Tobias Adrian, Michael Fleming, Or Shachar, and Erik Vogt
Fifth in a six-part series
Market participants have recently voiced concerns that bond markets seem to become illiquid precisely when they want to sell bonds. Some possible reasons for a decline in corporate bond market liquidity in times of stress include the increasing share of corporate bond ownership by mutual funds and the reduced share of corporate bond ownership by dealers. In this post, we examine the potential effects of outflows from bond mutual funds and the role of dealers’ positioning in corporate bonds.
Tobias Adrian, Michael Fleming, Or Shachar, Daniel Stackman, Erik Vogt
Fourth in a six-part series
Since the financial crisis, major U.S. banking institutions have increased their capital ratios in response to tighter capital requirements. Some market analysts have asserted that the higher capital and liquidity requirements are driving up the costs of market making and reducing market liquidity. If regulations were, in fact, increasing the cost of market making, one would expect to see a rise in the expected returns to that activity. In this post, we estimate market-making returns in equity and corporate bond markets to assess the impact of regulations.
Tobias Adrian, Michael Fleming, Daniel Stackman, and Erik Vogt
Third in a six-part series
Market participants have argued that market liquidity has deteriorated since the financial crisis. However, inspection of common metrics such as bid-ask spreads, market depth, and price impact do not show pronounced reductions in liquidity compared with precrisis levels. In this post, we argue that recent changes in liquidity conditions may best be described in terms of heightened liquidity risk, as opposed to general declines in liquidity levels. We propose a measure that shows liquidity risk has risen in equity and Treasury markets and discuss some factors behind the increase.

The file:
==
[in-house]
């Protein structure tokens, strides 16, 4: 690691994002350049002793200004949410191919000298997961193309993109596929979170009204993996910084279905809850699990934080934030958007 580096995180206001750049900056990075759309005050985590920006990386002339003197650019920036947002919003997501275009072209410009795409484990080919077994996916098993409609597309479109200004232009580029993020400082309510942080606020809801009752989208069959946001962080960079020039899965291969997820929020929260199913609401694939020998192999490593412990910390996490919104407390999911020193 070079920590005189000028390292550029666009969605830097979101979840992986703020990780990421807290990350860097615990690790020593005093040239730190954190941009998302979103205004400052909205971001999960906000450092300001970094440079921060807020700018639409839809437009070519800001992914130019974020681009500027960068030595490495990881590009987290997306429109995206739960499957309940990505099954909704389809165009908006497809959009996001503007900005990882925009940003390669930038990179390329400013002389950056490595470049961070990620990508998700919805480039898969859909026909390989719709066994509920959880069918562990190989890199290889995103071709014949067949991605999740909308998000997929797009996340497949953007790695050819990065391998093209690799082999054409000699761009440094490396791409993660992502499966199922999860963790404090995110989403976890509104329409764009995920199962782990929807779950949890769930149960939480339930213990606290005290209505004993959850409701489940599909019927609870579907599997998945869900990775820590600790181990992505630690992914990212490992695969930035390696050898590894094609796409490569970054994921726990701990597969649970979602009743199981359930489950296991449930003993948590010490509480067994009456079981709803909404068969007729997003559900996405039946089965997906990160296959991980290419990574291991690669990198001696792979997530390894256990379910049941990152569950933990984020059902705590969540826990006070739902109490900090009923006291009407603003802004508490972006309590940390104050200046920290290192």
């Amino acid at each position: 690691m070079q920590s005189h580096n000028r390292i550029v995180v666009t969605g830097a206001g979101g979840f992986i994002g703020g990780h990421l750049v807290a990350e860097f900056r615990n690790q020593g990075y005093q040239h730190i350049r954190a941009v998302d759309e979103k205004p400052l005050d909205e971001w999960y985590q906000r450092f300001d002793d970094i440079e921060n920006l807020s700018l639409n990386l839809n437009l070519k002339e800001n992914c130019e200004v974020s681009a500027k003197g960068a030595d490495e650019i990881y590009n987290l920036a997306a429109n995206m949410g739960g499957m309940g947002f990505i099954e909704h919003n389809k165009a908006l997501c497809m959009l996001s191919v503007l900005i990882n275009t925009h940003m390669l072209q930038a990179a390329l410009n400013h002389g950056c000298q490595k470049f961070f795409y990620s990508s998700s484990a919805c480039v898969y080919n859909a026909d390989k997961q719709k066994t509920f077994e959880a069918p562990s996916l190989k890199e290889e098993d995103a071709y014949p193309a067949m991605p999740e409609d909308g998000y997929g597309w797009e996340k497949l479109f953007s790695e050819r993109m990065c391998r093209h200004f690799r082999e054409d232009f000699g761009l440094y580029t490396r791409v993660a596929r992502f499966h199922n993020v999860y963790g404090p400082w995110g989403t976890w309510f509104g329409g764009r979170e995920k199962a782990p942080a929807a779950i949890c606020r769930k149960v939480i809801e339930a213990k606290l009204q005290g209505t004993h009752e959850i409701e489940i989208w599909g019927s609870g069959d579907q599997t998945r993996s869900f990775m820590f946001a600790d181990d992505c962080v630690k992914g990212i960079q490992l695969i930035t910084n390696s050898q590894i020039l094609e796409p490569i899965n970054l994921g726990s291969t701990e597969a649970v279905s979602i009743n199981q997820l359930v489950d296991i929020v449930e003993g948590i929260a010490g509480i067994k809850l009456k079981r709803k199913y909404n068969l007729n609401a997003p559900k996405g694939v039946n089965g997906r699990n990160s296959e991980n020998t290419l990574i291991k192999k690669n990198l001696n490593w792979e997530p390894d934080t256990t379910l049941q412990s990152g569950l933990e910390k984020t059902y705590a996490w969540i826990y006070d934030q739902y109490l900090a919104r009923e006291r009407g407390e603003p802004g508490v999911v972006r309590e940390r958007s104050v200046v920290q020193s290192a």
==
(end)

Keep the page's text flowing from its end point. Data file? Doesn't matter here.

Tobias Adrian, Michael Fleming, Or Shachar, Daniel Stackman, and Erik Vogt
Second in a six-part series
Recent commentary suggests concern among market participants about corporate bond market liquidity. However, we showed in our previous post that liquidity in the corporate bond market remains ample. One interpretation is that liquidity risk might have increased, even as the average level of liquidity remains sanguine. In this post, we propose a measure of liquidity risk in the corporate bond market and analyze its evolution over time.
Tobias Adrian, Michael Fleming, Or Shachar, and Erik Vogt
First in a six-part series
Commentators have argued that market liquidity has deteriorated in recent years as regulatory changes have reduced banks’ ability and willingness to make markets. In the corporate debt market, dealer positions, which are considered essential to good liquidity, have indeed declined, even as issuance and outstanding debt have increased. But is there evidence of reduced market liquidity? In previous posts, we discussed these issues in the context of the U.S. Treasury securities market. In this post, we focus on the U.S. corporate bond market, reviewing both price- and quantity-based liquidity measures, including trading volume, trade size, bid-ask spreads, and price impact.